That's my pile. It never occurred to me that another fruit would ever compete with my ability to consume watermelon, but they go down so easy...

PS I say that it's unique and particular to New Zealand, but that's not quite true. A year or two ago we were in Berkeley Bowl and there, at the top of a bin, cradled in a shrine-like basket, were half a dozen wan-looking feijoas, crowned by a sign: $3. But we had to share this with our friends--well, our GOOD friends, anyway--so we took a couple to the checkout...only to learn that they weren't $3 a pound, but $3 APIECE.

Friday, April 1, 2011

My Pal Psycho

This is the wanderer. The miscreant. The paranoid psychotic cattle-beast. We call him Psycho, and it's been at least two months since he's been where he belongs: on our property. The reason this looks like a surveillance photo is that this is as close as he'll let anyone get.

His story begins when we got him from Uwe, two years ago. He was part of the compensation package after Uwe had been grazing his stock on our land for several years before we shifted over from Wellington (the other part being a whole cow that landed in our freezer and still isn't entirely consumed, two years later). He was traumatized by the attempt to load him into the trailer and he's been nursing the grudge ever since--especially against me. If I come anywhere in sight he's got eyes for nothing else, and if I get within bowshot he's off for the hills. Across a fence, up a clifflike hillside, through a 5000-volt electric tapeline: all are as nothing for a Psycho in flight.

This is a problem not only for invading the neighbor's territory. It's a problem because he's our largest cattle-beast and he's due to go to the works this year. If he can't even be brought onto the property, how will we ever get him onto a truck? The alternative is to do a homekill, but we're in no position to take the meat. What would we do with it?

Did I mention that he's been next door for two months now? I'm not sure how to convey the parade of failed tries at getting him across the fence--at least a dozen to date. We've tried surrounding him to get him to jump the fence again. We've tried bringing several people down the hill to squeeze him toward the gate. We've tried getting our other cattle over to the other side to get him in with them, but they only wandered away while he ran for the woods. Last week, Doug, the neighbor, tried enclosing him with the electric tapeline, and I guess he must have blinked twice too often because Psycho took off, snapping a line charged to 5000 volts.

If there's anything that will make you feel like an urban idiot who's only playing at this farming thing--and trust me, there are many, many ways to get that feeling--floundering around failing to control animals is it. So it was some consolation, if not a source of moral satisfaction, when I called David--this is David The Man, our canonical ideal of the capable, inventive farmer, even in retirement--to help with one of our flounderings. It took about two minutes to flop (this time Psycho rolled down and up a stream ravine the pitch of a Take Your Life In Your Hands ski slope), but David at least had the grace to throw up his hands and advise giving up. His only comment: a gentle cluck of hopelessness and "It's no good trying to control them on their own. You've got to get him in a group."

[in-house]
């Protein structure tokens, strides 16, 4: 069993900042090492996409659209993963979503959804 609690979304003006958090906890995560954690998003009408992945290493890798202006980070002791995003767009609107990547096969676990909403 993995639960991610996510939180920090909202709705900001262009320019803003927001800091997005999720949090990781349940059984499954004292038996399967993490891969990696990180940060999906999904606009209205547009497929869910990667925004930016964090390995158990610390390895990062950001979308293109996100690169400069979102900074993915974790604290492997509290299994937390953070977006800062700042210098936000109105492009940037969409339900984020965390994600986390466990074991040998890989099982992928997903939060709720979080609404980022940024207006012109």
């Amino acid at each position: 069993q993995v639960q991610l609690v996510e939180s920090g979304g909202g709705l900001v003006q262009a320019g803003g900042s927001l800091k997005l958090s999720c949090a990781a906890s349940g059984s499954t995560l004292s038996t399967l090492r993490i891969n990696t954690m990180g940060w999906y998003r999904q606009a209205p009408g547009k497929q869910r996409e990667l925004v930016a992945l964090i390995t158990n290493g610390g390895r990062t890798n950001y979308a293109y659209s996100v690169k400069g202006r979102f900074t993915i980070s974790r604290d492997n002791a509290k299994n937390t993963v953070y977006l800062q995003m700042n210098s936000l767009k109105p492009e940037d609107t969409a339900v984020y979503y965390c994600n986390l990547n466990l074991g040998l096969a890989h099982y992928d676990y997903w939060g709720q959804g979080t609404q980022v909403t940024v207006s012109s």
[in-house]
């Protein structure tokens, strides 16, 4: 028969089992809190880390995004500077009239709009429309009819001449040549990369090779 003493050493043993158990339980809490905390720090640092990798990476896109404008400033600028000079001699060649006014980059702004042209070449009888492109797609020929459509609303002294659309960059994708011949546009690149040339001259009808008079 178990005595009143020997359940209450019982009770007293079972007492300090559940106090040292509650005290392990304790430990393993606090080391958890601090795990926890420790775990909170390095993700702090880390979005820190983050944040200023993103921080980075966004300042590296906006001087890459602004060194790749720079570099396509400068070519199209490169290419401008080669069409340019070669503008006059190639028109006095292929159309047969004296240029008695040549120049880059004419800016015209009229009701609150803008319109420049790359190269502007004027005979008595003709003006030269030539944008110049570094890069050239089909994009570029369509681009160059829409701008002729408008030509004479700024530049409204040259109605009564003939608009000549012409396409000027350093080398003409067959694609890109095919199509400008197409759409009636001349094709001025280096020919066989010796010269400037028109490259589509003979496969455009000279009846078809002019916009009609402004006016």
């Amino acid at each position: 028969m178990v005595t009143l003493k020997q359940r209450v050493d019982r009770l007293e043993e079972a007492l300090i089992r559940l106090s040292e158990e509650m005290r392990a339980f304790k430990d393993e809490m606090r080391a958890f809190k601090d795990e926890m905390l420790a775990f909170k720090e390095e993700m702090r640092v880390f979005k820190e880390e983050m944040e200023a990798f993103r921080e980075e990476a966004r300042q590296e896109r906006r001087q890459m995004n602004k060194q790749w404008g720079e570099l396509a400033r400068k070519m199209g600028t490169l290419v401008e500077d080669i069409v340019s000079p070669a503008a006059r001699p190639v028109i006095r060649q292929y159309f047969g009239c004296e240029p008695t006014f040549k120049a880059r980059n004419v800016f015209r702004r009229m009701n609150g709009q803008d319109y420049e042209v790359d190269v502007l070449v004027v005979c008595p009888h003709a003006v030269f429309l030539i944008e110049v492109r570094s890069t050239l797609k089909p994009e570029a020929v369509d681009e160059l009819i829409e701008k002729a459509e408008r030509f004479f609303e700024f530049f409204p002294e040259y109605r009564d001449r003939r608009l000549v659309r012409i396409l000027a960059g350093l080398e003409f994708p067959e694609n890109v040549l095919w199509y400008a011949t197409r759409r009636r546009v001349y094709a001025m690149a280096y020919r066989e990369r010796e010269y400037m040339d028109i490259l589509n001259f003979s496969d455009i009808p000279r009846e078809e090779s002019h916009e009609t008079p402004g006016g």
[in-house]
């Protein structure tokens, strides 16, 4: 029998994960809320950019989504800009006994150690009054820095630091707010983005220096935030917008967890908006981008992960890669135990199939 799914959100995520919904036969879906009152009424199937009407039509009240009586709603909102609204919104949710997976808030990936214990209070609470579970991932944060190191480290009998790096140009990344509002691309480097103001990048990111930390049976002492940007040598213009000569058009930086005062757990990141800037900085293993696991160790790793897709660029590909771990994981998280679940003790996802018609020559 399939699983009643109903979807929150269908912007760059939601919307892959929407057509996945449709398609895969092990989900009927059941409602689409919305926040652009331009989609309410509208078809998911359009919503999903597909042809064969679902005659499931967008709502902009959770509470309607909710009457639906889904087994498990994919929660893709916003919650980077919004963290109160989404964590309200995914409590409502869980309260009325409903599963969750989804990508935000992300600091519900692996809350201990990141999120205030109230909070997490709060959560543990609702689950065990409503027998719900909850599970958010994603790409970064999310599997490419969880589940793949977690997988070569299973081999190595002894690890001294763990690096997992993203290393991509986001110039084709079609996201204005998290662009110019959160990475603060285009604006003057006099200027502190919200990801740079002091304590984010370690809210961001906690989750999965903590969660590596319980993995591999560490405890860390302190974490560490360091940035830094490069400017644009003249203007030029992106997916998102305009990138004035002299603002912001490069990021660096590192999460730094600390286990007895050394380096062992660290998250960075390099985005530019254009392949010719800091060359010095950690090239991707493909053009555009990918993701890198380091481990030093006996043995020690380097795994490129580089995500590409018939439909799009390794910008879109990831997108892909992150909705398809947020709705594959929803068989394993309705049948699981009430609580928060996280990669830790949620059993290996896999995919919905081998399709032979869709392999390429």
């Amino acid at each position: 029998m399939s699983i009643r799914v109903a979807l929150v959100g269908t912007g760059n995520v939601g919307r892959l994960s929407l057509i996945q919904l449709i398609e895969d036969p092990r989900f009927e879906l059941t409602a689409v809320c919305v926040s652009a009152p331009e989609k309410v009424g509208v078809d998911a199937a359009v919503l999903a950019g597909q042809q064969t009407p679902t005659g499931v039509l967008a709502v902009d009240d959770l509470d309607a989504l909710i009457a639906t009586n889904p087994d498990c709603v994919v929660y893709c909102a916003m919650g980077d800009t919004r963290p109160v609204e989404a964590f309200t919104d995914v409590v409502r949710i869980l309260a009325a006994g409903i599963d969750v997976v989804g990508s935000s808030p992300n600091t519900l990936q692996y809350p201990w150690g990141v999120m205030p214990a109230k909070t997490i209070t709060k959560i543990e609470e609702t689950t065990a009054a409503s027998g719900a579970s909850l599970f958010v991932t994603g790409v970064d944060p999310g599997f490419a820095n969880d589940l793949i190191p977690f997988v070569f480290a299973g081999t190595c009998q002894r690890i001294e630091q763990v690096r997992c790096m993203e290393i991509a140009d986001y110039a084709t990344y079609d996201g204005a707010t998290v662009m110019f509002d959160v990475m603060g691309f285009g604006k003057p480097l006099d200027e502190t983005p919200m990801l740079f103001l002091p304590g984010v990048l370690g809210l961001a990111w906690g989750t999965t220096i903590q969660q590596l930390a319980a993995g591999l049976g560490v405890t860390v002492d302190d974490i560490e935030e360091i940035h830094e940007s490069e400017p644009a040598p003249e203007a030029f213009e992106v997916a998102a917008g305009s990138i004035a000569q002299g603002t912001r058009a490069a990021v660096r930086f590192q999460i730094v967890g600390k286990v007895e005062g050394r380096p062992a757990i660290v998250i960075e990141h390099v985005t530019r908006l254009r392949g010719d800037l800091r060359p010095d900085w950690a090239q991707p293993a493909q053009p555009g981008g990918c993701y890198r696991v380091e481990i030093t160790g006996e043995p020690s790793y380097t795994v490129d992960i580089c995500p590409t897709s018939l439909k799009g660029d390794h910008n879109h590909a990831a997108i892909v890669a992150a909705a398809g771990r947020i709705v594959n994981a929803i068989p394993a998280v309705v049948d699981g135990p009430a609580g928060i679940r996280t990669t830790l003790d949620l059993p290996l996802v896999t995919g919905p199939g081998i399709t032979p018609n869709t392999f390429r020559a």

And so it goes. The drive from the house to the road runs by the boundary fence, and most trips to and fro, there he is, a constant reminder of ludicrous failure, silently daring us to try again. It's like Lucy, Charlie Brown and the football: Come on. Do it. Give it a shot. This time it'll work!

And there he stands.

But this week: THIS WEEK, there was hope. I hadn't cleared out the tapeline after Doug's attempt, and one day I went down the drive and there he was, inside the enclosure--or at least, within shouting distance of being enclosed—or at least within careful, gingerly manipulations of being closed. All I had to do was sneak in on one side, tie off the breach, hang the hook on the electric fence, then sneak in at the other end and run the line across Doug's drive to the fence on the road. Piece of cake (sic). But no Hitchcock film could convey the suspense of trying to move in and do actual work without sending him off. I don't know if he was watching me more intently than I was watching him, but, rigorously avoiding eye contact, I climbed over the fence, crawled up the hill like some kind of rural Ninja to tie the tapeline again, then crawled back down, casually, slowly picked up the hook and--back to him--glided over to hang it on the fence. So far so good. He only moved a little out of sight around a knob. Then, across the fence, down our drive to the roadside gate, while he stood across the fence eyeing me for automatic weapons: still no bolting. Rigid, hypervigilant staring verging on a springlike getaway, but there he still stood. I opened our gate at the road, then theirs, then got up to the line, hooked it up, and backed gingerly away. Then I let out my breath.